Soft agar colony formation assays
Complete medium containing 0.6% agarose (Sigma-Aldrich) was mixed by pipetting and then aliquoted at 1 ml/well in a 6-well plate. Next, the plates were cooled for approximately 5 min at 4°C to solidify the agarose (base agar). A total of 2×104 cells were mixed with 1 ml complete medium containing 0.3% soft agar and added on top of the base agar. Then, the plates were cooled again for approximately 5 min at 4°C. Thereafter, 1 ml complete medium was added to each well. After 4 weeks, 1 ml PBS containing 4% formaldehyde and 0.005% crystal violet were added to fix and stain the colonies.
Xenograft mouse model
A total of 2×106 Daoy cells resuspended in PBS were subcutaneously injected into 3-week-old BALB/c nude mice. Dox was incorporated with the food when the cells were injected. Each group contained six mice. The tumor volume was calculated by the formula 0.5×length×width2, and the data were represented as mean±s.e.m.
BrdU incorporation assay
For BrdU pulse labeling experiments to analyze cell proliferation, pregnant mice or mouse pups were injected with BrdU at 100 mg/kg bodyweight and brains were dissected for analysis 2 h later. Tissue sections were immersed in 0.01 M citrate buffer at 95°C for 5 min, 2 M HCl at 37°C for 20 min, 0.1 M sodium borate for 10 min, and then washed in PBS. For CGNP or Daoy cell labeling, BrdU was added to the cell medium at a final concentration of 10 μM and incubated for 1 h. Cells were then fixed with 4% paraformaldehyde in PBS followed by permeabilization with 0.3% Triton X-100 in PBS. Thereafter, the cells were treated with 2 M HCl for 30 min and blocked with 10% goat serum in a PBS solution for 1 h at room temperature. Treated sections or cells were immunostained with anti-BrdU (OBT0030G, 1:200, Bio-Rad Laboratories) antibody, followed by incubation with the Cy3-labeled secondary antibody (A10522, Thermo Scientific). Sections were observed and images were captured using an epifluorescence microscope (IX73, Olympus).
Daoy cells (2×105) seeded in 6-well plates were incubated with or without 2 μg/ml Dox. After 4 days of treatment, the cells were trypsinized and seeded in 96-well plates at a density of 2×103 cells/well. The residual cells were collected for western blotting and RT-PCR to determine RNF220 expression. MTS (20 µl; Promega) was added to each sample at the indicated time point, and the cells were then incubated at 37°C for 1 h. Finally, the optical density value was measured at 492 nm using a microplate reader (Bio-Rad Laboratories). The data are represented as mean±s.d. (n=6).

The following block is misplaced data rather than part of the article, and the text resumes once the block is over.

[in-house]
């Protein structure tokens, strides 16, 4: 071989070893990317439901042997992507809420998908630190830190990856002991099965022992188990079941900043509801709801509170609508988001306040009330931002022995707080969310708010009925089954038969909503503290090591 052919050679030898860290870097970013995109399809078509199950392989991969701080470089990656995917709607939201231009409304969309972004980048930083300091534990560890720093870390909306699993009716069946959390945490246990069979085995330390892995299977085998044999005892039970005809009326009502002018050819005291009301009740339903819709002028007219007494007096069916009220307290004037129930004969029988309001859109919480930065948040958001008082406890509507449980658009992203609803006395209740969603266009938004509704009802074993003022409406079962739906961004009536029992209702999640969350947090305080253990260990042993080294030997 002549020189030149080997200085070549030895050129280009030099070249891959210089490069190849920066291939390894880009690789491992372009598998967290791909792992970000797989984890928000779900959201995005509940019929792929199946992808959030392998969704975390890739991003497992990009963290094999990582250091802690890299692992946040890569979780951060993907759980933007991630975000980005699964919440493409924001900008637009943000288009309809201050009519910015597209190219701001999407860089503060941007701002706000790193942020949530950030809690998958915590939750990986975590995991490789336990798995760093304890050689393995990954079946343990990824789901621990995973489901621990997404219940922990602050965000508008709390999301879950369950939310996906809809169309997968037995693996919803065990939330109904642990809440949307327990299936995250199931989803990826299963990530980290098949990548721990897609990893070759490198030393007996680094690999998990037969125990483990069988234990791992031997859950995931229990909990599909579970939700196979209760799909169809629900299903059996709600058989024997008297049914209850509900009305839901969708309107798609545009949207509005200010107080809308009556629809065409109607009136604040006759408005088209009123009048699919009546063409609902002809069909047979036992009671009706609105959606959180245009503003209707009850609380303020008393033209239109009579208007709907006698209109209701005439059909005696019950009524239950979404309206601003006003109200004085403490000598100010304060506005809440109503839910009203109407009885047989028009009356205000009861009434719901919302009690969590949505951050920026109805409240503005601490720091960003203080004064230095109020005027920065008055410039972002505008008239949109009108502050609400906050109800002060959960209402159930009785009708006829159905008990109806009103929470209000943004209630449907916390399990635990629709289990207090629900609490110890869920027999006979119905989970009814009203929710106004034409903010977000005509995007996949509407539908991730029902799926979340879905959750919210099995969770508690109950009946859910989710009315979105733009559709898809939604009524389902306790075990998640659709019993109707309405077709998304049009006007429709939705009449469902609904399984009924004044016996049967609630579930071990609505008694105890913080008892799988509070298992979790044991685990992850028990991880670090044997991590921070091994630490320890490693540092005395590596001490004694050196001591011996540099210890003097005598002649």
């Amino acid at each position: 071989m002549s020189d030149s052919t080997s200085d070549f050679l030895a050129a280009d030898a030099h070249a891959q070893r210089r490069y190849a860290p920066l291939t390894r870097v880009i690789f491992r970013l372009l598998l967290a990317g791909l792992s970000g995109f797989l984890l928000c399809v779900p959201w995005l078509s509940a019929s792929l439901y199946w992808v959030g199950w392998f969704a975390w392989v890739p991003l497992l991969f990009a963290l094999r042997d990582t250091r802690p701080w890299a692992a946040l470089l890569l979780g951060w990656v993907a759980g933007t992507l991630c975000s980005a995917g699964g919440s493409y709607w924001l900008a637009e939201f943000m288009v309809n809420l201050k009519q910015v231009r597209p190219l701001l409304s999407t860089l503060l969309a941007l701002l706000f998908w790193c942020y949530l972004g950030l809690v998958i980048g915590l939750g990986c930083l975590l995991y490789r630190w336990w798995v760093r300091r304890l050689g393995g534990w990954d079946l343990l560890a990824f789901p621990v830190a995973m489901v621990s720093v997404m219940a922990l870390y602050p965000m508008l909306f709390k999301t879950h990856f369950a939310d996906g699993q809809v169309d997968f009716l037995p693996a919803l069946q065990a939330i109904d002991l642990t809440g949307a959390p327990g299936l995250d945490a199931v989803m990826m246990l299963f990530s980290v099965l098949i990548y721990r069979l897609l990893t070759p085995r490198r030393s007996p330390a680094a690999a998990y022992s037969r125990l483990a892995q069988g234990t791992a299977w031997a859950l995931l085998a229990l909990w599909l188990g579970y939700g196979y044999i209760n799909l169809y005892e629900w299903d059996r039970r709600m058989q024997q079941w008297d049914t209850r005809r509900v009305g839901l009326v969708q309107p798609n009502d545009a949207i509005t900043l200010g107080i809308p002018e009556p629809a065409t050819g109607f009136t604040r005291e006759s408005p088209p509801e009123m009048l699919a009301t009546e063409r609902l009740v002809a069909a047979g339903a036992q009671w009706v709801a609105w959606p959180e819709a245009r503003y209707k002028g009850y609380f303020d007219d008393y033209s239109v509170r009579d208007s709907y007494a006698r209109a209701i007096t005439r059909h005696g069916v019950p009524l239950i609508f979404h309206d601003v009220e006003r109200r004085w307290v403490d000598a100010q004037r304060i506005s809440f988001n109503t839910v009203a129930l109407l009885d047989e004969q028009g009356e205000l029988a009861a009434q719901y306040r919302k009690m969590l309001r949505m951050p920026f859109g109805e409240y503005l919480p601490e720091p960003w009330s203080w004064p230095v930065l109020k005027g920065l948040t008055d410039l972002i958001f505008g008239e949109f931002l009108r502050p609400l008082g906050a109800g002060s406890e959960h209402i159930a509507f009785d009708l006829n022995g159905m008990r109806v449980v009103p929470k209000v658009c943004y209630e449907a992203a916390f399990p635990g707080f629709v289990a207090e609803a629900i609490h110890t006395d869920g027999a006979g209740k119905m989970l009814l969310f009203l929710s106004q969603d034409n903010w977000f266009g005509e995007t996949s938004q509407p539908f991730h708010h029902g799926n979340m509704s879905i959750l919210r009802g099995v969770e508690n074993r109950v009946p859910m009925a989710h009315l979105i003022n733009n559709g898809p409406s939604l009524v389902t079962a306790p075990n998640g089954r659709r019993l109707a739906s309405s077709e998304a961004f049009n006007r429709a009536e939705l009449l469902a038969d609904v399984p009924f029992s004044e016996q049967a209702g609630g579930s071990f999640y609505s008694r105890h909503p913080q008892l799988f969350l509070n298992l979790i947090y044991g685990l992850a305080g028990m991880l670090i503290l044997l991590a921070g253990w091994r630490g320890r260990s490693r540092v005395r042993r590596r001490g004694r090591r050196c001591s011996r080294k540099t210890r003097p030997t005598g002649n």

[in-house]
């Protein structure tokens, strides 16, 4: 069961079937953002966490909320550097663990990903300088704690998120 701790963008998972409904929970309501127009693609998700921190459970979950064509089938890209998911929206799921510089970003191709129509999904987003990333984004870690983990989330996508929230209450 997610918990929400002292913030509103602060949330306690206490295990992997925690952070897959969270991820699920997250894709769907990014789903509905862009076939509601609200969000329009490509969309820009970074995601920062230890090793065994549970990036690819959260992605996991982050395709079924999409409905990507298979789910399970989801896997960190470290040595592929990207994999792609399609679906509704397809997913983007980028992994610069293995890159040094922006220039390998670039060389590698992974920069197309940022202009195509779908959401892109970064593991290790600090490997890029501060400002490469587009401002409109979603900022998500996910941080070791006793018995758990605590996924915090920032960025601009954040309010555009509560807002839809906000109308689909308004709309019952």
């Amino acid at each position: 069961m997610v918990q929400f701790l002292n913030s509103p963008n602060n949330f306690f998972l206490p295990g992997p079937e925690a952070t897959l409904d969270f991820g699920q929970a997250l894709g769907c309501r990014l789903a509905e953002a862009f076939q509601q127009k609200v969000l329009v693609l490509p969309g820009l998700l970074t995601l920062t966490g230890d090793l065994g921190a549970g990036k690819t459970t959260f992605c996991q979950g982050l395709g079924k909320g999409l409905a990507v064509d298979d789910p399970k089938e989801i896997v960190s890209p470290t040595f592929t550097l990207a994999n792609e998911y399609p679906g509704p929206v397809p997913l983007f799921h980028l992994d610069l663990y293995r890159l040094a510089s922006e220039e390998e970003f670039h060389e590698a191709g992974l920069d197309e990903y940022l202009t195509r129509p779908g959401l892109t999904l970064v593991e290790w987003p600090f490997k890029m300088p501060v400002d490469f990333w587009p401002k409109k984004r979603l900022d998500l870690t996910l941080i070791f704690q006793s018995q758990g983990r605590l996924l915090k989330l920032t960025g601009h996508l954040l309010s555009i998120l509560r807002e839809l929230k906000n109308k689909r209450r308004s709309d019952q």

Paraffin sectioning and immunohistochemical staining
Mice were anesthetized with 10% chloral hydrate and perfused through the ascending aorta with 150 ml normal saline (0-4°C) followed by 200 ml of 4% paraformaldehyde (0-4°C). The brain was removed and the cerebellum was isolated, fixed in 10% formalin and embedded in paraffin as previously described (Ma et al., 2019a,b). Sections (10 μm thick) were cut and subjected to immunofluorescence staining as previously described (Ma et al., 2019a,b). Immunohistochemistry on clinical MB tissue array samples (BC17012; Alenabio) was performed. There are 32 independent human MB cases with two samples for each case on the slide. The array samples were subjected to GAB1 staining to distinguish Shh and other subgroups of MBs. RNF220 (HPA027578, 1:200; Sigma-Aldrich) and GAB1 (GTX111253, 1:50; GeneTex) antibodies were used. Chromogen development was performed with the DAB detection kit (Beyotime Institute of Biotechnology) according to the manufacturer's instructions. The percentage of positive cells and staining intensity were multiplied to produce a weighted score for each case.
Each experiment was conducted at least three times with the same results. Data were analyzed using the GraphPad software as follows: For experiments including qRT-PCR, colony formation and BrdU/Ki-67 staining, statistical significance was evaluated using the two-tailed Student's t-test for comparison of two groups; for associations between gene expression values, significance was evaluated by Pearson product-moment correlation coefficient analysis. ImageJ software was used to quantify the western blot data. The Olympus IX73 microscope and CellSens software were used for cerebellum size quantification. The cerebellum EGL length was normalized to bodyweight.
Conceptualization: P.M., Y.L., B.M.; Methodology: P.M., T.A., L. Zhu, L. Zhang, H.W., B.R., X.Z., B.S.; Formal analysis: P.M., T.A.; Investigation: P.M., T.A.; Writing - original draft: P.M., B.M.; Writing - review & editing: B.M.; Supervision: B.M.; Project administration: Y.L., B.M.; Funding acquisition: Y.L., B.M.
This work was supported by grants from the National Natural Science Foundation of China (31500847 to P.M; 81773783 to Y.L; 31671521 and U1302226 to B.M) and the open project of State Key Laboratory of Genetic Resources and Evolution (GREKF18-12 to Y.L.).
Peer review history
The peer review history is available online at https://dev.biologists.org/lookup/doi/10.1242/dev.188078.reviewer-comments.pdf
The authors declare no competing or financial interests.